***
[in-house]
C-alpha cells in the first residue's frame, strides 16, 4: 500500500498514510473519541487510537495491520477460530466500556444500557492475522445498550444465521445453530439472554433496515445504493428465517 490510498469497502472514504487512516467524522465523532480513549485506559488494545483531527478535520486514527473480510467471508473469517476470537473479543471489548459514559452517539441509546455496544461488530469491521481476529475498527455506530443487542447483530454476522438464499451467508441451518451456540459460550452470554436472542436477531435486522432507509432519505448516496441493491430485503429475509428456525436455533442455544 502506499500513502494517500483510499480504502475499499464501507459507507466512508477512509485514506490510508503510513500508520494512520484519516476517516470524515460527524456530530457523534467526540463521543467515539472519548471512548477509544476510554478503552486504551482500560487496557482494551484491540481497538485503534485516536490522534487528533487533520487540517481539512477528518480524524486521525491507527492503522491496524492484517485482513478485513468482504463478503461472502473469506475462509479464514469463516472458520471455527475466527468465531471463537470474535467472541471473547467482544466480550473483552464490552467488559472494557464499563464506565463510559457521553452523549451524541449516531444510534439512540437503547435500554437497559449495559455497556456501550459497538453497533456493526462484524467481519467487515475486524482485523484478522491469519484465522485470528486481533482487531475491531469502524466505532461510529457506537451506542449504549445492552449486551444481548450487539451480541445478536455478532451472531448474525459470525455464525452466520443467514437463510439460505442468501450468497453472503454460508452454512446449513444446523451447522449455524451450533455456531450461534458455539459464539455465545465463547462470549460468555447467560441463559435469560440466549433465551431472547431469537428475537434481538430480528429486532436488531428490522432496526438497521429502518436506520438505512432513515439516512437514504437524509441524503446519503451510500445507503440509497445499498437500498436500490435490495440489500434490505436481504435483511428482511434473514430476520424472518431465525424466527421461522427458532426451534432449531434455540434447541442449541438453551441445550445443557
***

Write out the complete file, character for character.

[in-house]
C-alpha cells in the first residue's frame, strides 16, 4: 500500500498514510473519541487510537495491520477460530466500556444500557492475522445498550444465521445453530439472554433496515445504493428465517 490510498469497502472514504487512516467524522465523532480513549485506559488494545483531527478535520486514527473480510467471508473469517476470537473479543471489548459514559452517539441509546455496544461488530469491521481476529475498527455506530443487542447483530454476522438464499451467508441451518451456540459460550452470554436472542436477531435486522432507509432519505448516496441493491430485503429475509428456525436455533442455544 502506499500513502494517500483510499480504502475499499464501507459507507466512508477512509485514506490510508503510513500508520494512520484519516476517516470524515460527524456530530457523534467526540463521543467515539472519548471512548477509544476510554478503552486504551482500560487496557482494551484491540481497538485503534485516536490522534487528533487533520487540517481539512477528518480524524486521525491507527492503522491496524492484517485482513478485513468482504463478503461472502473469506475462509479464514469463516472458520471455527475466527468465531471463537470474535467472541471473547467482544466480550473483552464490552467488559472494557464499563464506565463510559457521553452523549451524541449516531444510534439512540437503547435500554437497559449495559455497556456501550459497538453497533456493526462484524467481519467487515475486524482485523484478522491469519484465522485470528486481533482487531475491531469502524466505532461510529457506537451506542449504549445492552449486551444481548450487539451480541445478536455478532451472531448474525459470525455464525452466520443467514437463510439460505442468501450468497453472503454460508452454512446449513444446523451447522449455524451450533455456531450461534458455539459464539455465545465463547462470549460468555447467560441463559435469560440466549433465551431472547431469537428475537434481538430480528429486532436488531428490522432496526438497521429502518436506520438505512432513515439516512437514504437524509441524503446519503451510500445507503440509497445499498437500498436500490435490495440489500434490505436481504435483511428482511434473514430476520424472518431465525424466527421461522427458532426451534432449531434455540434447541442449541438453551441445550445443557